Reduce the risk of stroke and heart attack: Those who drink tea three times a week live longer and healthier
Created: 12/20/2022, 8:30 p.m
By: Judith Brown
Regular tea drinkers have health benefits over those who drink tea less frequently.
A study shows which type of tea has a particularly large effect.
A healthy diet can have a positive effect on aging.
For example, intermittent fasting helps slow the aging process by allowing cells to regenerate during a 16-hour meal break.
However, it is of course not only important how we eat, but also what food and drinks we consume.
While some coffee habits tend to accelerate aging, regular tea drinking leads to a healthier and longer life.
At the same time, tea can reduce the risk of stroke and heart attack, as a scientific study shows.
Stroke: Regular tea consumption is associated with a lower risk of cardiovascular disease
Tea leaves contain so-called polyphenols.
These active ingredients can reduce inflammation in the body.
Tea can also reduce the risk of stroke.
© Jonathan SchÒ¶ps/IMAGO
For their study, published in the
European Journal of Preventive Cardiology
, researchers examined 100,902 people in China over a seven-year period, collecting data using questionnaires and medical tests.
The medical histories of the participants did not include strokes, heart attacks or cancer.
In addition, the subjects were divided into two groups: tea drinkers who drank tea regularly (at least three times a week) and irregular tea drinkers who drank it less frequently.
The results showed that regular tea drinkers enjoyed significant health benefits over those who drink tea significantly less frequently.
For example, the former showed a lower risk of having a heart attack or stroke.
The death rate in the group of regular tea drinkers was also lower.
They differed from the control group as follows:
Incident heart disease and stroke (20% lower probability)
Dying of heart attack or stroke (22% less likely)
Death rate (15% lower)
According to the researchers, drinking tea regularly prevents diseases and prolongs life at the same time.
For example, a 50-year-old person who drinks tea regularly could suffer a stroke or develop heart disease almost 1.5 years later, scientists estimate.
In addition, she could have a 1.26 year longer life expectancy than an infrequent tea drinker.
Stroke: The main way to reduce risk is with green tea
As the study also found, the type of tea also plays a role in the positive effects on health.
This is because people who drank green tea had more health benefits than those who drank black tea.
Tea leaves contain active compounds called polyphenols, which act as antioxidants in the body and also reduce inflammation.
However, since black tea is fermented, these health-promoting compounds may be reduced.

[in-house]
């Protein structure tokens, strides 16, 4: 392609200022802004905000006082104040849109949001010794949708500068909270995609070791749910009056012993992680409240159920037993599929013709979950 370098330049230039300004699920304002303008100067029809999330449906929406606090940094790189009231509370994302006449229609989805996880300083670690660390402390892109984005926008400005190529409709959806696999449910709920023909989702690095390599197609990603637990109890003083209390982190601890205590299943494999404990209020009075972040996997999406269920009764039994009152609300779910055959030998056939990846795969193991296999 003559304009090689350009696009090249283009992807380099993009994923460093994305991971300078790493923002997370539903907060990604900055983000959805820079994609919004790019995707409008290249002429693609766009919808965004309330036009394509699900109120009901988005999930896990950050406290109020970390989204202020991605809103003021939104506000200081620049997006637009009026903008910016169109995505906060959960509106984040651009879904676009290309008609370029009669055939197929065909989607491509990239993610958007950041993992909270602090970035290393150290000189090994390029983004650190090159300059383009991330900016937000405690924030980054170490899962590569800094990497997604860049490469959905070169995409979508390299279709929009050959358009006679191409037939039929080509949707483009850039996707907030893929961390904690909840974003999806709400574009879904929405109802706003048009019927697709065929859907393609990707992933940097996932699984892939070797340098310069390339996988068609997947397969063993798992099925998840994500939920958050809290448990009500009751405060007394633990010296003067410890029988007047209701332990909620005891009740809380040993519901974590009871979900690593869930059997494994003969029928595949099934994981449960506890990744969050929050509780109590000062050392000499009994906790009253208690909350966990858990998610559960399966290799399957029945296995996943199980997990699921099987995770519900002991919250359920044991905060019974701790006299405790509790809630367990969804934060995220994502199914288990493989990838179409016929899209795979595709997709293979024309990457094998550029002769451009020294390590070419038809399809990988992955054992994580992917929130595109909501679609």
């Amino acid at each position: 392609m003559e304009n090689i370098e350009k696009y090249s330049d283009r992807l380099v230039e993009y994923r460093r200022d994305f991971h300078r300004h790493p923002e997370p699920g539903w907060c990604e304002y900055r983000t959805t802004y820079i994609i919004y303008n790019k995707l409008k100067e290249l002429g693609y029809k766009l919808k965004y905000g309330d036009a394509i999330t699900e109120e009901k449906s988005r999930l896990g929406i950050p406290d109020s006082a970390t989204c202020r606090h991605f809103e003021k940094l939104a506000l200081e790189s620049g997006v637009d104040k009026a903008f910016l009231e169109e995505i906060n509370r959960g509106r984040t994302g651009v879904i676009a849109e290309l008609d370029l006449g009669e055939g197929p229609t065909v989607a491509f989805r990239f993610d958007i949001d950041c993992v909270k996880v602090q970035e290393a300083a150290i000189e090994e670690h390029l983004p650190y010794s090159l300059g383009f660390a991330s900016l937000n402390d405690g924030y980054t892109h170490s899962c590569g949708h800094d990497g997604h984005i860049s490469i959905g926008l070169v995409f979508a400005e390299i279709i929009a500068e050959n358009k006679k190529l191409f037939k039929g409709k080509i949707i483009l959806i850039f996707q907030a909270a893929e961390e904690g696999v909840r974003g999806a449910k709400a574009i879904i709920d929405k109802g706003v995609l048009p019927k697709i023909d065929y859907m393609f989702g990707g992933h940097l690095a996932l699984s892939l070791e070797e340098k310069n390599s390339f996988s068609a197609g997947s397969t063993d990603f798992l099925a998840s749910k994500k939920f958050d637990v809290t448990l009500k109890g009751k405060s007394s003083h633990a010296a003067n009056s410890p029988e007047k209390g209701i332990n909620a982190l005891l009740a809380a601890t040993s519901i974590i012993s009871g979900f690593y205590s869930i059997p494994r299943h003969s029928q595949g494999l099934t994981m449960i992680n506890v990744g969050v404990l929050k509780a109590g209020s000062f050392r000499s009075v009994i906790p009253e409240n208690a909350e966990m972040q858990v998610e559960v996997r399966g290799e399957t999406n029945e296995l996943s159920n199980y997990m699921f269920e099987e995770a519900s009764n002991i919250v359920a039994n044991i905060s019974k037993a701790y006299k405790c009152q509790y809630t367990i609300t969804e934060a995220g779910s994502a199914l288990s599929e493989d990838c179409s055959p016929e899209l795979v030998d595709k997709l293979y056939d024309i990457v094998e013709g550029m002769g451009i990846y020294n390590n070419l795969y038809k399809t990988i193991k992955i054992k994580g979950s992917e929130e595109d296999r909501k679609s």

Heart attack and its harbingers: With five symptoms, it often announces itself weeks in advance
How long does adult flu last?
Slim in old age: Nutrition tips for over 40-year-olds - that's how it works
Flu: how long are you actually contagious?
Nasal mucus: The color tells you if you should see a doctor
Fancy a voyage of discovery?
“Regular tea consumption is associated with a reduced risk of cardiovascular disease and various causes of death.
The positive effects on health are particularly evident in green tea and in people who drink tea regularly over a long period of time," summarizes first author Dr.
Xinyan Wang of the Chinese Academy of Medical Sciences in Beijing told
BBC Science Focus Magazine
Due to different tea drinking habits, however, it is questionable whether the results can also be transferred to other countries.
For example, in the western world, black tea is more popular and is often drunk with milk and sugar.
In addition, according to the researchers, the health effects could be influenced by the consumption of other flavonoid-rich foods or drinks such as coffee.
Avoid Stroke: Protect foods like spinach, nuts, garlic, onion, apples, and blueberries
View photo gallery
This article only contains general information on the respective health topic and is therefore not intended for self-diagnosis, treatment or medication. In no way does it replace a visit to the doctor. Unfortunately, our editors are not allowed to answer individual questions about clinical pictures.
This article only contains general information on the respective health topic and is therefore not intended for self-diagnosis, treatment or medication.
In no way does it replace a visit to the doctor.
Unfortunately, our editors are not allowed to answer individual questions about clinical pictures.